I don’t feel too bold in saying that a specification (know in the industry as a “spec”) is the foundation of any web application, large or small. It informs user flow, technical design, QA, and, if done in conjunction with the wireframing process, creative design. Add to the mix third-party app integrations and analytics tracking, and you’ve got a document that needs to be all things to all people. That’s an awful lot of pressure to put on one little document. And because of that pressure, this little document tends to be not-so-little.
Specs for large web builds can get into the hundreds of pages. And yet they always seem to get a speedy sign-off. Why? Because a full spec is not exactly light reading – it’s more likely to be perused. But if it’s not closely followed, there can be kinks in development further on down the road.
We at Beaconfire use a tool, Axure, for, among many things, creating specs. What I like best about Axure is its ability to visualize and compartmentalize information. Take, for example, a contact us form. A contact us form may have several fields that are required, need validation, or have size limits. Suddenly, a simple Contact Form can be 2-5 pages of spec space.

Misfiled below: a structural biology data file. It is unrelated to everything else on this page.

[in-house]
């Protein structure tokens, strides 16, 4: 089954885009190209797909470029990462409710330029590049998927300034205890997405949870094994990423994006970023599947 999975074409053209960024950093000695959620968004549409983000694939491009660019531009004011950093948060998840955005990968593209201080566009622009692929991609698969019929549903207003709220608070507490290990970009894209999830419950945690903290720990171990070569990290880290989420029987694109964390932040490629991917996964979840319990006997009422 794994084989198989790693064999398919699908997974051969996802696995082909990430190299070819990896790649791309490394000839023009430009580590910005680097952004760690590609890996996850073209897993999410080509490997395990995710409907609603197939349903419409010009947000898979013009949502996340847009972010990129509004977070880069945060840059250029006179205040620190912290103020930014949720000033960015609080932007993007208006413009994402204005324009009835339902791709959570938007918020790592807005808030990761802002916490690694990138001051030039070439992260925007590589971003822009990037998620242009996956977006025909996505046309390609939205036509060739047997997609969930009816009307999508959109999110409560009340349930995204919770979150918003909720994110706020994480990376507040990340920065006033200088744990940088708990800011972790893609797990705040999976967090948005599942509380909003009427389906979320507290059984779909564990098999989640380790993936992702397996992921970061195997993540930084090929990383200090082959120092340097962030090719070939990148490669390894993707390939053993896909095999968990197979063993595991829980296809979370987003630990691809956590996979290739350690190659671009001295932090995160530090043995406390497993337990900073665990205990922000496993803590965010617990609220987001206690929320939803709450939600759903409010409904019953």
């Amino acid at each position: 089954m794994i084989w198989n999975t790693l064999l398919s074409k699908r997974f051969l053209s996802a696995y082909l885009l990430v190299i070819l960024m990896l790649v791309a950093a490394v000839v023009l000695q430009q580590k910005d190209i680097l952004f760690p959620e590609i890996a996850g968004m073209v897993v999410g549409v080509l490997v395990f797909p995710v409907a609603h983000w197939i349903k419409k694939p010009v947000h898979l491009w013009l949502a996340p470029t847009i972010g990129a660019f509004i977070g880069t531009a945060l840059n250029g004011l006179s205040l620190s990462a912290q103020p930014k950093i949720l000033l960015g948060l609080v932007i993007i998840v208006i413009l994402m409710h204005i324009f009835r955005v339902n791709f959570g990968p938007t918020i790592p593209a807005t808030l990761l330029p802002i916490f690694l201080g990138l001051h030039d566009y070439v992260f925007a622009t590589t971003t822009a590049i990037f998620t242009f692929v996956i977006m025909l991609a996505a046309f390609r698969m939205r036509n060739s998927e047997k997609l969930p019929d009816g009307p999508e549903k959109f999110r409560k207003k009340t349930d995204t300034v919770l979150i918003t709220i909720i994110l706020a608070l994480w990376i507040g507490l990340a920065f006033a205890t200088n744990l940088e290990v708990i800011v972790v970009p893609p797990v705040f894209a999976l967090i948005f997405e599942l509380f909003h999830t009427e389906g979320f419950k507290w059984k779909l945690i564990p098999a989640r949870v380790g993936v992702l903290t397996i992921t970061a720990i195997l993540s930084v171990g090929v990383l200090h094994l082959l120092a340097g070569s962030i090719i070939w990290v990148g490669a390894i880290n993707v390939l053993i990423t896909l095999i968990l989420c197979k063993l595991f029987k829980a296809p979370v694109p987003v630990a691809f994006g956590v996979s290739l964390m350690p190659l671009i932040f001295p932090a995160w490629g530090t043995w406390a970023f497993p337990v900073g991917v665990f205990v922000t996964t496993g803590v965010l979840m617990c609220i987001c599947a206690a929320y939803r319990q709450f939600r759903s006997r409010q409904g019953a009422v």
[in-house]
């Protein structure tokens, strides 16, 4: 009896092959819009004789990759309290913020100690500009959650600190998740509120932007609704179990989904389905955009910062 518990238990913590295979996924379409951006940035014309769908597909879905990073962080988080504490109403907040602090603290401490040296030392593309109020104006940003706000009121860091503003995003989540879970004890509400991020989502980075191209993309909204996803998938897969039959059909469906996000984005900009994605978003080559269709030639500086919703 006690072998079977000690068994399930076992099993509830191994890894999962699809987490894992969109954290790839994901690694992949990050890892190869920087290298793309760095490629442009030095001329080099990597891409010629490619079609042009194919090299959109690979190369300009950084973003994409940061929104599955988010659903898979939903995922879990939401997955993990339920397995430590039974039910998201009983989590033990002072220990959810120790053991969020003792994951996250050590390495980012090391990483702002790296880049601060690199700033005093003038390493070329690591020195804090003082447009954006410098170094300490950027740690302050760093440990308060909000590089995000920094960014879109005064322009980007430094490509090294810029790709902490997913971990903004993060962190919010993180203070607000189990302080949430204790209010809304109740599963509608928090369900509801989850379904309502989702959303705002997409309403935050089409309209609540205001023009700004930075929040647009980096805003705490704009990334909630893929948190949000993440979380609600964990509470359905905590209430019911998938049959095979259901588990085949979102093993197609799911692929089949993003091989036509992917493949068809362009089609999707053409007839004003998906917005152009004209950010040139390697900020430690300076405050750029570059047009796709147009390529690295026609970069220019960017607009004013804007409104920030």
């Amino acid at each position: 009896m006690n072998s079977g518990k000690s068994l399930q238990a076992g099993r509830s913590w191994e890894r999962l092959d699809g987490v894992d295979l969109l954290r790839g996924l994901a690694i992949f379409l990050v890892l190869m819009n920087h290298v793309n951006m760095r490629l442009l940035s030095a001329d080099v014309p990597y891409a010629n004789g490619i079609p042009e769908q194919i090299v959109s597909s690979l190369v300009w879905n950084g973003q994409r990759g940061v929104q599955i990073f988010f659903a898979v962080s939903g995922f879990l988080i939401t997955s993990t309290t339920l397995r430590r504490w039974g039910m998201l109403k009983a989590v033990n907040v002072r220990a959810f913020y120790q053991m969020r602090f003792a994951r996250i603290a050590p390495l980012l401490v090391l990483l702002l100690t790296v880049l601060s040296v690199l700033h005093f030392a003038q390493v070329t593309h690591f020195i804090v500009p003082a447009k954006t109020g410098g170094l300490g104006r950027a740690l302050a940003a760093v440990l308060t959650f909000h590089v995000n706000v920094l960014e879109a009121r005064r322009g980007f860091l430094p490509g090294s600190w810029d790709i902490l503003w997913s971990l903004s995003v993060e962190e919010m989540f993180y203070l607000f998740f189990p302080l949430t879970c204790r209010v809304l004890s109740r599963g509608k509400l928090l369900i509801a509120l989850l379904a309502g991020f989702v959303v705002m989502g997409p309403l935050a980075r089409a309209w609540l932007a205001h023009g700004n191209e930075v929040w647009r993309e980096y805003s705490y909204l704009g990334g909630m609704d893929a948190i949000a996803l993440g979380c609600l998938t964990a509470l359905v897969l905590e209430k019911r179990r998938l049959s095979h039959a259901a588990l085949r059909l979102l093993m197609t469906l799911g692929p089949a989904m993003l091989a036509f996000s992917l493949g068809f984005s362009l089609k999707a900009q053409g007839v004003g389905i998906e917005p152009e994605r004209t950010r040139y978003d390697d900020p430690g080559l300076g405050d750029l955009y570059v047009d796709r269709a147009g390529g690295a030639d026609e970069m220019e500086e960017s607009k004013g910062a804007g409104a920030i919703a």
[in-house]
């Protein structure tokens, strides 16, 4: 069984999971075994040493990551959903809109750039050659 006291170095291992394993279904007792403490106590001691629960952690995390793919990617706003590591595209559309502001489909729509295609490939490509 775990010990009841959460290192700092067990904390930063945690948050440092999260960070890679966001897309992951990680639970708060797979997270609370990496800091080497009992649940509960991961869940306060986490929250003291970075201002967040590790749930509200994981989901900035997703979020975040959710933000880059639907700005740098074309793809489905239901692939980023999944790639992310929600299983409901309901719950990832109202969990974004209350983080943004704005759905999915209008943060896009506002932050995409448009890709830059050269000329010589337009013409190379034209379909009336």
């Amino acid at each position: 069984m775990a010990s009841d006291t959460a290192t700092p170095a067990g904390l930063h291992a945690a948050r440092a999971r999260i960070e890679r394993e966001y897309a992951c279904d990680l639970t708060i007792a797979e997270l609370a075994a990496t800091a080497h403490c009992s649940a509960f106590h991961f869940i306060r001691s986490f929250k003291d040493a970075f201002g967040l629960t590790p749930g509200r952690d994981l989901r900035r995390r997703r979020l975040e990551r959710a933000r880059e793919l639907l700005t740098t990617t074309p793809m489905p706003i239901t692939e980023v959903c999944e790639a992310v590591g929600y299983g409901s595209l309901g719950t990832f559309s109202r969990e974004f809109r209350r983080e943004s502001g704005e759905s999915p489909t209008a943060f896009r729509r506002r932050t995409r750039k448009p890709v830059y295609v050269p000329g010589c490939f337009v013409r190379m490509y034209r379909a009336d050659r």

In Axure, I can create a specifications with as many categories and labels as needed. When exported, I can adjust which labels and categories show. So, for the client, I can create a basic spec: what is this, are the fields required, and are there any open questions. I can even present it visually, or produce a more detailed Word Document specification.
For my developers, I can give them the same visual, only followed by a table with detailed information for development: required fields, validation, integration information, and Analytics tracking information.
That’s detail only a Functional Analyst could love. But, from this point, your developers will have all the information they need to proceed, and you have a solid basis for a QA test plan.